Michigan adds 7,341 cases, 254 deaths linked to COVID-19 over three days
Michigan confirmed 7,341 new cases of the coronavirus and 254 deaths linked to COVID-19 on Saturday, including cases from Christmas Eve day and Christmas Day.
The latest figures bring the total number of confirmed coronavirus cases in Michigan to 477,269 and deaths to 12,029 since the virus was first detected in March, according to tracking by the state Department of Health and Human Services.
The state recorded 568 deaths this week. The state recorded 799 deaths last week, following a record of 808 deaths the prior week.
The state recorded 18,417 cases this week. Over Thursday, Friday and Saturday, the average number of new confirmed cases was 2,447 per day.
Last week, Michigan recorded 28,072 new cases, a decline from 30,587 new cases the previous week — but physician Teena Chopra, a professor of infectious diseases at Wayne State, said "it’s a little too early to tell" if the downward trend will continue.
While the state’s prohibition on dining at restaurants may have helped the last few weeks, she said, "as physicians and health care workers, we’re gearing up for another surge after the holidays."
Millions of people will have traveled, attended gatherings or both by early January, Chopra said, "and those can add on. As you are well aware, COVID-19 is very, very unforgiving."
At the University of Michigan, professor and epidemiology chair Joseph Eisenberg took a more optimistic view of recent figures.
Eisenberg focuses on the date of the onset of symptoms, "and I’ve been seeing a downswing since mid-November," he said. "It’s definitely a good sign. The same goes for the deaths, which sort of picked up in early December. It looks like that’s starting to head down also."
He, too, is concerned about holidays, but "I saw no evidence of any kind of increase due to Thanksgiving at the same levels we’d seen previously."
Ideally, Eisenberg said, Christmas and New Year celebrations will also be less volatile than feared. "It’s just a question of what people are doing."
At the end of November, the state had established the weekly record of 50,892 cases.
State officials have said they expect the number of fatalities to increase during the holiday season and are urging residents to avoid social gatherings to stem the spread of infection.
During the week of Dec. 19, Michigan dropped from the 13-highest number of cases to the 15th-highest in the nation. The state continues to rank as the fifth-highest for the number of deaths, according to the Centers for Disease Control's COVID data tracker.
Michigan ranks 24th in the nation for most hospitalizations and ninth for most patients in intensive care units, according to Becker's Hospital Review.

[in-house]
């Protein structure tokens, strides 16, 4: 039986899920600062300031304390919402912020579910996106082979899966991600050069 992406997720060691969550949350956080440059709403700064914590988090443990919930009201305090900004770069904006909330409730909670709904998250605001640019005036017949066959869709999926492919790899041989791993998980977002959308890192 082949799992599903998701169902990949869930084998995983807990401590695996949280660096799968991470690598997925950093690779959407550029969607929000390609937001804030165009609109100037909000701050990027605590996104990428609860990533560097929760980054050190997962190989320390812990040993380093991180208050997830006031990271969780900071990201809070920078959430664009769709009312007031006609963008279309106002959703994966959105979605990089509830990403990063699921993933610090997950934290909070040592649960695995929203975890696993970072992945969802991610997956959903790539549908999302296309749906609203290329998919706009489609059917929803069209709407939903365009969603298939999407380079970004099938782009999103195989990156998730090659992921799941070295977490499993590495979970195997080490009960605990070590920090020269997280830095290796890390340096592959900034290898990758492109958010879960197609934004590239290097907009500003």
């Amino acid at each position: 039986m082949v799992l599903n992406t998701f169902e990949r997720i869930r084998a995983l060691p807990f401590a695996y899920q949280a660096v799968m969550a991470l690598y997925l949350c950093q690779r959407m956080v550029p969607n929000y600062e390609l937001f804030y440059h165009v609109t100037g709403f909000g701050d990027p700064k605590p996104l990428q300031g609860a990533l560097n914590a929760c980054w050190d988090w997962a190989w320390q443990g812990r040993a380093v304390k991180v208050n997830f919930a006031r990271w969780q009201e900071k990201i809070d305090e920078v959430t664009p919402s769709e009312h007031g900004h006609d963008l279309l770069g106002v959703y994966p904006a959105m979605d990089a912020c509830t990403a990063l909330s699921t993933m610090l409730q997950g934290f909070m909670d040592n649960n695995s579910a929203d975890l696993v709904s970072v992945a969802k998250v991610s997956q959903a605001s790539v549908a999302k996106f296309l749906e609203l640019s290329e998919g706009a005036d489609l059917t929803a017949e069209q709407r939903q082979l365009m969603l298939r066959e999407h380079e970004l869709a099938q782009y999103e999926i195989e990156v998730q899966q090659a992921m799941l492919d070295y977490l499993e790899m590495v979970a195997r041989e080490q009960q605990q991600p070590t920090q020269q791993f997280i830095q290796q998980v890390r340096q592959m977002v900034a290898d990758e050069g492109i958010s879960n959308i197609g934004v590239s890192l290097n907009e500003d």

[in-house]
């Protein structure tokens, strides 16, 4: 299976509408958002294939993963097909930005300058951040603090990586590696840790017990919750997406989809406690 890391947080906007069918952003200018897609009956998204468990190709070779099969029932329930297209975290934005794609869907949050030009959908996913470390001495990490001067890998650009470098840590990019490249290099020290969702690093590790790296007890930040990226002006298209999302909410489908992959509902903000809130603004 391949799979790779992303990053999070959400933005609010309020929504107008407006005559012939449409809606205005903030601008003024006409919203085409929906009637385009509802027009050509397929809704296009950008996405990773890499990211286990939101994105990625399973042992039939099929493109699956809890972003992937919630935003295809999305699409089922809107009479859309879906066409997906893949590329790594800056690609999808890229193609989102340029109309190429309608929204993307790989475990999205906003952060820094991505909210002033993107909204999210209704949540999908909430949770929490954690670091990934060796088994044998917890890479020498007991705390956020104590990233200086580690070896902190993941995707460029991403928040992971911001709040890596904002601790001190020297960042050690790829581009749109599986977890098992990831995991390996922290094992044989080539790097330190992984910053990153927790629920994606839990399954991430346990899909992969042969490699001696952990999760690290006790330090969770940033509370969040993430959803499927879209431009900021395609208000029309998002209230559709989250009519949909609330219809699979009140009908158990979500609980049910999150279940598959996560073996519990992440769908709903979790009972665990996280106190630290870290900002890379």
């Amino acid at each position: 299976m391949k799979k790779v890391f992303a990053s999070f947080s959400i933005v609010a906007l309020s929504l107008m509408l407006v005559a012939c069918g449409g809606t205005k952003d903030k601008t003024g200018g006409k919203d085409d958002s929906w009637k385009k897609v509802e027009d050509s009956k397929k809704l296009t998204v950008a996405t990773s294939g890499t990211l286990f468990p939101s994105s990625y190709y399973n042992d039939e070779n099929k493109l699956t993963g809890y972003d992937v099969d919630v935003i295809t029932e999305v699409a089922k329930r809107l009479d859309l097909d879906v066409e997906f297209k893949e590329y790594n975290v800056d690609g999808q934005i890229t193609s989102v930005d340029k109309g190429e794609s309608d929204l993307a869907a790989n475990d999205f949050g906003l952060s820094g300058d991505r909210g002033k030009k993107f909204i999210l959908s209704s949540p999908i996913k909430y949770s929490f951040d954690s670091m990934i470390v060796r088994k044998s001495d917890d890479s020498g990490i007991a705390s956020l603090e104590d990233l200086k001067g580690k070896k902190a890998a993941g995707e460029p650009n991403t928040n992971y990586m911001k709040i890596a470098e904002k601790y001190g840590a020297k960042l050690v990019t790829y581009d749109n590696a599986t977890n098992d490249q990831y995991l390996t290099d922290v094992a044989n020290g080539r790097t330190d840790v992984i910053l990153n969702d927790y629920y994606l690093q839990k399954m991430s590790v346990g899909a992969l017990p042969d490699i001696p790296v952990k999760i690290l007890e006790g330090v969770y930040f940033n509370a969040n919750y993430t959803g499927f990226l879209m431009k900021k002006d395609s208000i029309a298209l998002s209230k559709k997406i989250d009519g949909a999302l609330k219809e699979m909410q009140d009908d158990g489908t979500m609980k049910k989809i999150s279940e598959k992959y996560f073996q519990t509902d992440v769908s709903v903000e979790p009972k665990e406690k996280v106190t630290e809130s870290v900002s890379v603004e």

As of Tuesday, 3,136 adults were hospitalized statewide with confirmed or suspected COVID-19, including 731 in critical care and 426 on ventilators, with ICU beds at 78% capacity, according to state data. That's compared with about 3,650 COVID inpatients a month ago, including 500 in the ICU.
Gov. Gretchen Whitmer urged residents not to travel for the holidays as case rates declined and vaccines began to roll out.
Whitmer has extended indoor dining restrictions through Jan. 15 while allowing reopening of casinos, bowling alleys, stadiums and permitting in-person learning at Michigan high schools as soon as Monday with restrictions. Capacity will be capped at 100 people for businesses, food and drink concessions must remain closed and social distancing must be observed.
“These past few weeks, Michiganders across the state stepped up and did their part to slow the spread of COVID-19, and because of our collective hard work, we are now able to begin the steps to carefully lift some of the protocols we have in place,” Whitmer said in a statement. “I am encouraged by the progress we have made since early November, and will continue to monitor the data closely during and after the holidays."
The number of deaths remains "deeply concerning," with about 100 per day, Department of Health and Human Services Director Robert Gordon said. Deaths are often a "lagging indicator" that decrease some weeks after cases decrease, he said.
The Moderna vaccine uses the same technology as Pfizer-BioNTech's and showed similarly strong protection against COVID-19 but is easier to handle because it does not need to be kept in the deep freeze at minus 94 degrees Fahrenheit.
The vaccines will be rolled out in phases. The first priorities for vaccination in Michigan will be front-line healthcare workers and people living and working in long-term care facilities.
Dr. Joneigh Khaldun, the state's chief medical executive, said the general public should prepare to receive the vaccine by late spring.